As would be expected for two major trading partners, Canada and the United States share similar economic outlooks for 2019.
Even though forecasters expect growth to slow next year, the consensus view is that our neighbors to the north will stay on solid financial footing for the rest of 2019. The broad-based expansion this year should keep business investment flowing in Canada, with jobs to boot.
The economy’s prolonged strength has left Canadian sheet metal and air conditioning contractors working on major projects across the country in 2019.
New Cannabis Business Cropping up
Based in eastern Ontario, Dilfo Mechanical Ltd. is capitalizing on Canada’s burgeoning cannabis industry after last year’s nationwide vote to legalize recreational marijuana use.
Dilfo specializes in major design-build and design-assist projects, commercial construction, tenant fit-ups, and HVAC maintenance. The contractor currently has multiple projects on its plate with cannabis companies.
“This industry is in a rush to get these spaces built so that they can produce their product ASAP,” says Danny Dillon, Dilfo’s president and CEO.
Cannabis companies require custom-built HVAC systems for so-called growing and flowering rooms to cultivate their marijuana plants, as well as for production and manufacturing spaces. Dillon notes that the spaces have to be built to specific standards of air cleanliness. Furthermore, they must meet special filtration requirements set forth by Health Canada, the country’s department of public health.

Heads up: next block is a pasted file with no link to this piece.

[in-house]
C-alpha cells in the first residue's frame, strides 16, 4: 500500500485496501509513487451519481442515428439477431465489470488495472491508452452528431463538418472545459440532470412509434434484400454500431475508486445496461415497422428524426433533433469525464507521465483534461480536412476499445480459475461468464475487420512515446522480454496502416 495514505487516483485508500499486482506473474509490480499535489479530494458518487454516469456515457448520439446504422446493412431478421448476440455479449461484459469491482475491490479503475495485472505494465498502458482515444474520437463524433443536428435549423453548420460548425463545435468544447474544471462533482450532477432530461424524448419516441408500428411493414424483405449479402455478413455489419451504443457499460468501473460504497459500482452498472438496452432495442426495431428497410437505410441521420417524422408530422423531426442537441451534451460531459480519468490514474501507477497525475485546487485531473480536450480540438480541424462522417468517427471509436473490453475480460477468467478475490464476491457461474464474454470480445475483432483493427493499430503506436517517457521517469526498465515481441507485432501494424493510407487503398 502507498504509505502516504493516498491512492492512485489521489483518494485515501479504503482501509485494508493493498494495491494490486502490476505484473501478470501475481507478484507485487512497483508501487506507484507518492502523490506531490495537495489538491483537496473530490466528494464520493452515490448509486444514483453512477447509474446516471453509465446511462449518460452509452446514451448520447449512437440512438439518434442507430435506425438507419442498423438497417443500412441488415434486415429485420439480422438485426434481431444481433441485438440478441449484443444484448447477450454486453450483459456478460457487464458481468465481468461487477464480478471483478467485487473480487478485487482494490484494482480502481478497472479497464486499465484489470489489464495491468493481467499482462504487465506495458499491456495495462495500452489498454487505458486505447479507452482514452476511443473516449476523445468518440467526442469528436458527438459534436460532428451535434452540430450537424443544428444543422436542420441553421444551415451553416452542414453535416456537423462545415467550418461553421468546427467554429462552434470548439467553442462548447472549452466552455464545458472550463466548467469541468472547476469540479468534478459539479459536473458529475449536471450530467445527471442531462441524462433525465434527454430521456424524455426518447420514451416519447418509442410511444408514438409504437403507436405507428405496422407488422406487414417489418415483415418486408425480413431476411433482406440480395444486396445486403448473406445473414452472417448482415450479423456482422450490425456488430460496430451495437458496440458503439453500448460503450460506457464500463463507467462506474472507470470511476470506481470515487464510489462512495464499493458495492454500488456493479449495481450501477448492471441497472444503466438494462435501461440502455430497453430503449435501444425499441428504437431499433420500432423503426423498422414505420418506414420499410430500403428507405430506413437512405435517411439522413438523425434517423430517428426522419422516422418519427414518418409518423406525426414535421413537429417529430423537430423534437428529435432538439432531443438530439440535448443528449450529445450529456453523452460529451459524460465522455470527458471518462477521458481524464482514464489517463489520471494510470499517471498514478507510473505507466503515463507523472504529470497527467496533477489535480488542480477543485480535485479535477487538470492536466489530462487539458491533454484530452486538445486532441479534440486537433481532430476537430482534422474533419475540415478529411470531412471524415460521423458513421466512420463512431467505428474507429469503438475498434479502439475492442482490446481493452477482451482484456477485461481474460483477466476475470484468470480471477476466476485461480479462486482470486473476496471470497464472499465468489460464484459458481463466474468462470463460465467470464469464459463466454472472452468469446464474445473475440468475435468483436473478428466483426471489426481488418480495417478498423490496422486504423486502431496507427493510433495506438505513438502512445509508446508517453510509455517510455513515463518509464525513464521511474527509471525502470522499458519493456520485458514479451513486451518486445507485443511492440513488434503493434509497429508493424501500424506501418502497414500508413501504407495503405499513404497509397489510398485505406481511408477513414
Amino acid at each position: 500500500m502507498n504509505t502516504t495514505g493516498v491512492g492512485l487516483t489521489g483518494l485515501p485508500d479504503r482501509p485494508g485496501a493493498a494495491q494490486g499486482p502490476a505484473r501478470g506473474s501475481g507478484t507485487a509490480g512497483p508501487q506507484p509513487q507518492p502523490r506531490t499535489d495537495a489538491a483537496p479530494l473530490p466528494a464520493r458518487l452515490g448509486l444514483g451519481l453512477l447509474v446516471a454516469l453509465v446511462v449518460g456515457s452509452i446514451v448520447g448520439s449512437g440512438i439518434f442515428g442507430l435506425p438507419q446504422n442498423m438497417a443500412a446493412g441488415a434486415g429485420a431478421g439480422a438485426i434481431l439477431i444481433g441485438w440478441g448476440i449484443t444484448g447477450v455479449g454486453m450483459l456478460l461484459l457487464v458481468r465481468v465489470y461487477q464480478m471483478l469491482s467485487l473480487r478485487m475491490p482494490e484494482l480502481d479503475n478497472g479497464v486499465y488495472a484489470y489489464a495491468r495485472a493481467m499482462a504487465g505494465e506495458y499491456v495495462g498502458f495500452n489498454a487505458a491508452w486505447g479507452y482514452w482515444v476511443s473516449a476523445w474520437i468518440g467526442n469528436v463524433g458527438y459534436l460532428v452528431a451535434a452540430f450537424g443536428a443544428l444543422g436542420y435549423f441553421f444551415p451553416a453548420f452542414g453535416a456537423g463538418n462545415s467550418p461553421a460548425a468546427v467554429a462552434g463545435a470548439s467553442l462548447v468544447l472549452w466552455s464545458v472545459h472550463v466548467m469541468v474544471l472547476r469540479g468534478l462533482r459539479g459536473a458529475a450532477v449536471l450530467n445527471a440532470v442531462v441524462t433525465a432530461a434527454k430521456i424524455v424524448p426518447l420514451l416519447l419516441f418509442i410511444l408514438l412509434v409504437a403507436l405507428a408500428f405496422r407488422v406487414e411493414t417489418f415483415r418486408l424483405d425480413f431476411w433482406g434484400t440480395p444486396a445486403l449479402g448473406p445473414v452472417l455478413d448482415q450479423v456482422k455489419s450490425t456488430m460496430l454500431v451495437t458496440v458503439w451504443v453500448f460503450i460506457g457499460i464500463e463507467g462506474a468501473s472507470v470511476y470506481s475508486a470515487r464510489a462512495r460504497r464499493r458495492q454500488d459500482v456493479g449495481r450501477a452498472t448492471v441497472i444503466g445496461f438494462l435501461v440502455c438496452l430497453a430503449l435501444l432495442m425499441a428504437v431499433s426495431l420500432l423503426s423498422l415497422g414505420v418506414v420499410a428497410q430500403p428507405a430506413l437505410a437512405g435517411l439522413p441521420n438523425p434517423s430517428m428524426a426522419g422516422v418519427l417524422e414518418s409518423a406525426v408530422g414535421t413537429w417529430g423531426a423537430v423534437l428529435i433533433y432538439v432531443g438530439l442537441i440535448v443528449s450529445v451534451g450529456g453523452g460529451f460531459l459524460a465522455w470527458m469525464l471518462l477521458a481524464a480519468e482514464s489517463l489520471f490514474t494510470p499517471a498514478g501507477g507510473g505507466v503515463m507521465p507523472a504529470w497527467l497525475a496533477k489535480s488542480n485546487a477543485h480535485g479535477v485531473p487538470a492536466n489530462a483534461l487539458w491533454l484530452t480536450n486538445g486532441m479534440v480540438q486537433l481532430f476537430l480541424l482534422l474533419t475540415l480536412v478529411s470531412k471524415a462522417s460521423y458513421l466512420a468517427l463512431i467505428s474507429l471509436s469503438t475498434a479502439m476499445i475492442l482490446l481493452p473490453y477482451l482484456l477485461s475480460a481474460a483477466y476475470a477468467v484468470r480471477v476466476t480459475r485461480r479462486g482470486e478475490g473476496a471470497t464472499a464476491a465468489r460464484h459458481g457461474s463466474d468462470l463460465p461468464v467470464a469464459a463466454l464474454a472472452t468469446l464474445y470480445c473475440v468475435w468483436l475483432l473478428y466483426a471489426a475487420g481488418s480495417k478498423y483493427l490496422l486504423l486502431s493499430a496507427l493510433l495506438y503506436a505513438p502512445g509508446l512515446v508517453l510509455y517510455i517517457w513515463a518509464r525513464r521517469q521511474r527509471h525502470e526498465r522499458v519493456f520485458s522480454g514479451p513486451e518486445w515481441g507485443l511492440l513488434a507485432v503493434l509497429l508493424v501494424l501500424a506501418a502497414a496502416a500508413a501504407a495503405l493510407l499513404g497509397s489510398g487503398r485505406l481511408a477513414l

Other major projects for Dilfo include working on the first of three phases in Ottawa’s new light rail transit system. According to Dillon, Dilfo is also engaged in multiple high-rise residential projects, consistent with a shift to building rental apartments over condominiums.
Dillon points out that while the cannabis industry and residential building activity have kept sheet metal and HVAC contractors like Dilfo busy, a pipeline of projects for the federal government should sustain the market in eastern Ontario going forward. The government currently plans to do $3.4 billion in renovation and rehabilitation work around the Parliament Hill area of Ottawa that is the seat of government in the Canadian capital. A new $2 billion hospital is also in the works, he says.
“In the immediate future, I foresee the market getting busier,” says Dillon, who speculates that sheet metal and HVAC contractors could soon face a labor shortage.
Residential Work Booming in Vancouver
Out west in British Columbia, the residential building market is thriving, according to Jim Kapitza, president of Summit Sheet Metal Ltd. Summit, which is based outside of Vancouver, generates approximately three quarters of its business from the residential sector and the remaining 25 percent from commercial building.
“The immediate future of multiple residential in the Lower Mainland seems to be quite positive – for the next couple of years anyway,” says Kapitza, who adds that a slew of “significant” projects in the region have yet to be released for tendering. In fact, as is the case in Ontario, the availability of workers in Summit’s target market could turn into an issue for the company.
“There is so much work out there now that the big problem going forward will be whether we all can secure enough skilled labor to satisfactorily complete these projects,” Kapitza says. “This will be a challenge for all involved in the construction industry.”
Among Summit’s current high-profile projects is Burrard Place, a 442-unit residential building with 54 floors, nine levels of underground parking and four levels of amenity space. Another is Woodlands in the Brentwood area of Vancouver. Woodlands boasts 892 residential units in two towers of 45 and 50 floors and five levels of underground parking.